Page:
Islamic Relief 2013 Qurban

Former FBI Agent Warns Muslims How to Steer Clear of Difficulties with the FBI

October 10, 2013 by  


By Adil James, TMO

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(left to right) CAIR-MI Legal Advisory Board President Haaris Ahmad Esq., CAIR-MI Executive Director Dawud Walid, and ACLU senior policy counsel Michael German address the audience at MCWS in Canton.

MCWS–October 5–CAIR Michigan hosted a “Know Your Rights With Law Enforcement,” town hall forum followed by a discussion.  The keynote speech was by ACLU Washington Senior Policy Counsel Michael German, a veteran FBI agent who left the FBI after it became clear to him that the FBI was violating the laws it was supposed to protect, in obedience to the revised rules set in place after 9/11.
Mr. German explained that previously the rule had been that the FBI needed some factual basis before it could begin an investigation. 

After 9/11 a new authority was granted to conduct “assessments” without any justification whatsoever.  Comprehensive racial and ethnic mapping programs were begun in non-white areas, whether Middle Eastern, black, Hispanic, or even Chinese. 

According to a New York Times article, the NYT discovered that during one period the FBI had conducted 82,000 assessments without factual basis, of which 3,000 resulted in investigations, of which a much smaller percentage resulted in any meaningful discovery or prosecution.

The implication of this New York Times study is that the 82,000 mostly innocent people are now catalogued and indexed in FBI databases, together with their friends, families and associates, and even potentially subject to serious legal trouble if they lied to the FBI agents who interviewed them.

German gave very important information, for example that FBI agents are allowed to lie to you during interviews, but that each lie to a federal agent is a felony punishable by five years in prison.
Mr. German emphasized that the FBI runs legitimate community outreach programs, but that it also has a mosque spying program which is called “mosque outreach” or alternatively “community outreach,” which is designed to deliberately confuse mosques.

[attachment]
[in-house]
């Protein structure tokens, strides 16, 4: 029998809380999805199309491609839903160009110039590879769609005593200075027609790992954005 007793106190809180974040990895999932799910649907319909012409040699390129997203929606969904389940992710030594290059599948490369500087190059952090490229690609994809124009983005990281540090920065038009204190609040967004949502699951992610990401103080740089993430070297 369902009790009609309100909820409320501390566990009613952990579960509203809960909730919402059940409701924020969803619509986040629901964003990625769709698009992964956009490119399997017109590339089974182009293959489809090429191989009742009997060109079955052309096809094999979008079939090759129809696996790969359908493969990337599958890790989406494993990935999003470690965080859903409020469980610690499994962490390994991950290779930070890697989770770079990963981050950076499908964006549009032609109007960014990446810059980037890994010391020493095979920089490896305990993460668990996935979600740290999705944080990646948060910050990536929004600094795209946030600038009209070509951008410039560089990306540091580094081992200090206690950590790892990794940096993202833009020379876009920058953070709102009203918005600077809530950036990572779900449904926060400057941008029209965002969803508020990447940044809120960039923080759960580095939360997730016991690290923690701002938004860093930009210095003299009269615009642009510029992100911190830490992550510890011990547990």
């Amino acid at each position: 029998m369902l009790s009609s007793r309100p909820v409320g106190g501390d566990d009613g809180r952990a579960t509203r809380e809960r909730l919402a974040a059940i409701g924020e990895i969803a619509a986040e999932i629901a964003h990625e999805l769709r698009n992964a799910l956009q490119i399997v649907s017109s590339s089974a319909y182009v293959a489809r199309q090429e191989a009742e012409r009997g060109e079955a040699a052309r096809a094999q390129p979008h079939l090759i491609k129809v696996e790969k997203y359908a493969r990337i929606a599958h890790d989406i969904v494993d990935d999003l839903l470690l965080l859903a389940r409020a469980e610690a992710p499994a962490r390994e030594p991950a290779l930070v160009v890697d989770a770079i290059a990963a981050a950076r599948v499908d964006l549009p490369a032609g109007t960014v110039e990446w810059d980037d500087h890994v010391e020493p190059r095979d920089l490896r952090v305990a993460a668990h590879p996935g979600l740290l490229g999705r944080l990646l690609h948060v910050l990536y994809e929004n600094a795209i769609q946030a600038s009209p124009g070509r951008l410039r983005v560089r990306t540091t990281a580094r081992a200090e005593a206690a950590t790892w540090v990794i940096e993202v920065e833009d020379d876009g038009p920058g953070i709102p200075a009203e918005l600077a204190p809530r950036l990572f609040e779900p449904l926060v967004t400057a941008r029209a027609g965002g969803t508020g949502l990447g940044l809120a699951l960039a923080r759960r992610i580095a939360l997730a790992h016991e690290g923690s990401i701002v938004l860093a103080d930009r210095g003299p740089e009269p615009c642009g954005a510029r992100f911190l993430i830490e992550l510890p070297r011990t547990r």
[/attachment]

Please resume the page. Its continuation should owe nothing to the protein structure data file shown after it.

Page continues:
German talked about training programs at the FBI that were based on vitally flawed and pejorative views of Muslims and that advocated direct breaches of the civil rights of interviewees. 

For example, an FBI interviewer is taught to ask whether an interviewee likes the Iraq war–if he does not, then the FBI interviewer is taught to assume the person may be an extremist.  If the person does like the Iraq war, the interviewer is taught to try to subvert the person on the assumption that he is amenable to that.

After an ACLU review, 800 pages of biased materials were fortunately removed from the FBI training manuals.  However they did not remove some problematic materials, for example a book called “Radicalization, from Conversion to Jihad,” which advocates that people become more dangerous when they begin to wear beards, religious garb, and begin praying–which are in fact constitutionally protected behaviors that are not necessarily connected to extremism–and displays an understanding of Islam that is so stupid and caricatured and fails to fundamentally grasp the problem of extremism outside of a hatred of Islam itself.

Confidential informants (CIs) was another area that German gave a lot of information about.  The most deadly kind of CI is the ex-con who is working off a debt to the FBI–such a person may have a crime that he committed for which he received no sentence or a reduced sentence.  In exchange for this leniency the FBI expects results in the form of implicating targets. The problem is that, under pressure, in the absence of legitimate targets, an ex-con who is by definition less moral than the average person is more likely to make up lies about targets, or to choose the stupidest poorest person in a mosque and offer him immense amounts of money in exchange for engagement in a “plot.” 

Also German emphasized a theme that he came to from many angles–of bureaucratic inertia consistently grinding the FBI wheels to conduct investigations and assessments which sometimes result in convictions, but mostly of people recruited and entrapped by the conflicting motivations of FBI agents forced to conduct thousands of assessments of innocent people, and CI ex-cons forced to entrap innocent people under pressure from FBI recruiters who have them under blackmail.

German expressed hope that with the end of the term of Robert S. Mueller the climate of abuse by the FBI would slowly fade.  Mr. Mueller acceded to the FBI immediately before 9/11 and only recently announced his planned retirement.

CAIR and the ACLU both spoke on the vital importance of the law enforcement role of the FBI, but also emphasized that as with any good organization there can be abuses.

The joint ACLU CAIR meeting was incredibly informative–but the underlying theme was that if you are interviewed by the FBI, have your lawyer present, an ACLU or CAIR lawyer if you don’t have one of your own.

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